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Association of British Neurologists: revised (2015) guidelines for prescribing disease-modifying treatments in multiple sclerosis

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Author(s)

Neil Scolding, David Barnes, Sarah Cader, Jeremy Chataway, Abhijit Chaudhuri, Alasdair Coles, Gavin Giovannoni, David Miller, Waqar Rashid, Klaus Schmierer, Abdullah Shehu, Eli Silber, Carolyn Young, John Zajicek

School/Research organisations

Abstract

In June 1999, the Association of British Neurologists (ABN) first published guidelines for the use of the licensed multiple sclerosis (MS) disease-modifying treatments (at that time β-interferon and glatiramer acetate). The guidelines were revised in 2001 and have been periodically updated since then. In 2002, following the negative assessment of these treatments by the National Institute for Health and Care Excellence (NICE), the MS risk-sharing scheme started, in which patients eligible according to the 2001 ABN guidelines were provided with treatment funded through the UK National Health Service (NHS), and monitored annually for up to 10 years.1 Recruitment to the risk-sharing scheme cohort is complete. Pending a future final evaluation, the UK Department of Health's instruction to NHS funders remains in place: that patients who fulfil the ABN criteria should continue to receive treatment funded through the NHS. The British neurological community has fully accepted the risk-sharing scheme for prescribing β-interferon and glatiramer acetate. Approximately 70 ‘treating centres’ have recruited >5000 patients between 2002 and 2005, and these have been monitored annually for 10 years; many more patients have received these treatments since 2005. The ABN published revised guidelines in 2007, and then again in 2009, following the licensing of natalizumab and mitoxantrone. This 2015 revised guideline replaces former versions. It includes all newly approved or licensed treatments for MS and represents a consensus concerning their use. These guidelines will require future revision as other treatments receive approval (eg, daclizumab and ocrelizumab): we suggest they are reviewed after an interval of no longer than 12 months. The guideline is not intended to provide a complete description of the possible complications and monitoring of disease-modifying treatments in MS; we refer prescribing neurologists to the relevant summaries of product characteristics.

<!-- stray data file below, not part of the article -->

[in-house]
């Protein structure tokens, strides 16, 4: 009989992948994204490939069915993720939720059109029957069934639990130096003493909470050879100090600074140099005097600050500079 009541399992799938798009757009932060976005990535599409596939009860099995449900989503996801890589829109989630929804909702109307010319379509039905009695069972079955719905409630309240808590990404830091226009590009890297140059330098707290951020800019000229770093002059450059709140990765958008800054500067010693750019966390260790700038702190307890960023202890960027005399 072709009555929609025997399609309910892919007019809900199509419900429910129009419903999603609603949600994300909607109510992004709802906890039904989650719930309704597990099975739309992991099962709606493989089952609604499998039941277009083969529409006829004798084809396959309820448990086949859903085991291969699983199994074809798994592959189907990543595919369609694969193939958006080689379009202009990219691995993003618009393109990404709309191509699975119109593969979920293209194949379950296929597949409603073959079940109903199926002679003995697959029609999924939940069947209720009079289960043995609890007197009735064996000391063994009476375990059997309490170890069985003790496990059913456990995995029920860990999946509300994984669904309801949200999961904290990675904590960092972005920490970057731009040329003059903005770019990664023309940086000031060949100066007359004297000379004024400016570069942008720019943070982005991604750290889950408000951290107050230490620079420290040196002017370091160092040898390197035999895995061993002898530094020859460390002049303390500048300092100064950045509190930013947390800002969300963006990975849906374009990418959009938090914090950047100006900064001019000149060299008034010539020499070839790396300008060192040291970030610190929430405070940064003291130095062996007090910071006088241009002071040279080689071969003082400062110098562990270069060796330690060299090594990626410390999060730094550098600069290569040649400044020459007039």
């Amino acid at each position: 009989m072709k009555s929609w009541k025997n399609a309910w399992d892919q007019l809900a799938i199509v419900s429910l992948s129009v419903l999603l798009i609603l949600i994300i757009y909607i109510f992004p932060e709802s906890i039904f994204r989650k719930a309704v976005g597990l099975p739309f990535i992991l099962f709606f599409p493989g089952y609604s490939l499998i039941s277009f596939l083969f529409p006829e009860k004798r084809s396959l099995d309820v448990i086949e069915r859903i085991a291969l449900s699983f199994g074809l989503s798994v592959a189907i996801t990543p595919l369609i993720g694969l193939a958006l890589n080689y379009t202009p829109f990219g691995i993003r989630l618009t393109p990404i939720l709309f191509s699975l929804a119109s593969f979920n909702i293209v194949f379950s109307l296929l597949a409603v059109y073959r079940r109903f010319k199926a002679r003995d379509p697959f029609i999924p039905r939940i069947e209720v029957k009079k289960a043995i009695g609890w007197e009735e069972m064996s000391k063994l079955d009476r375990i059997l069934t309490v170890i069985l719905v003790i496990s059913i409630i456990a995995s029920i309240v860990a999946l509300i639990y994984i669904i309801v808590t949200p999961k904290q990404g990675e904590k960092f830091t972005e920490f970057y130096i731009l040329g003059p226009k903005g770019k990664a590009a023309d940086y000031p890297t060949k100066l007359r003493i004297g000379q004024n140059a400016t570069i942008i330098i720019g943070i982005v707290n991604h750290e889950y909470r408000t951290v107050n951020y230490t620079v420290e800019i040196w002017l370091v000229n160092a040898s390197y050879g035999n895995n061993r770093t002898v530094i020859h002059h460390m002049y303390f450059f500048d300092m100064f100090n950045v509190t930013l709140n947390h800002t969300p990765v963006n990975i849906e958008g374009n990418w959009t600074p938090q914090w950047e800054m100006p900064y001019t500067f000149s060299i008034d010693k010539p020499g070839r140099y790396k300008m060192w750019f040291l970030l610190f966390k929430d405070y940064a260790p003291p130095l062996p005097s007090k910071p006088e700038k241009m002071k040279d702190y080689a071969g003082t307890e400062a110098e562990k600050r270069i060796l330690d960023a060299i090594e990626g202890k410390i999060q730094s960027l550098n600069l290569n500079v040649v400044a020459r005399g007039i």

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Details

Original languageEnglish
Pages (from-to)273-279
Number of pages7
JournalPractical Neurology
Volume15
Issue number4
Early online date22 Jun 2015
DOIs
Publication statusPublished - Aug 2015

    Research areas

  • Disease Management, Drug Prescriptions, Great Britain, Guidelines as Topic, Humans, Multiple Sclerosis, Physicians

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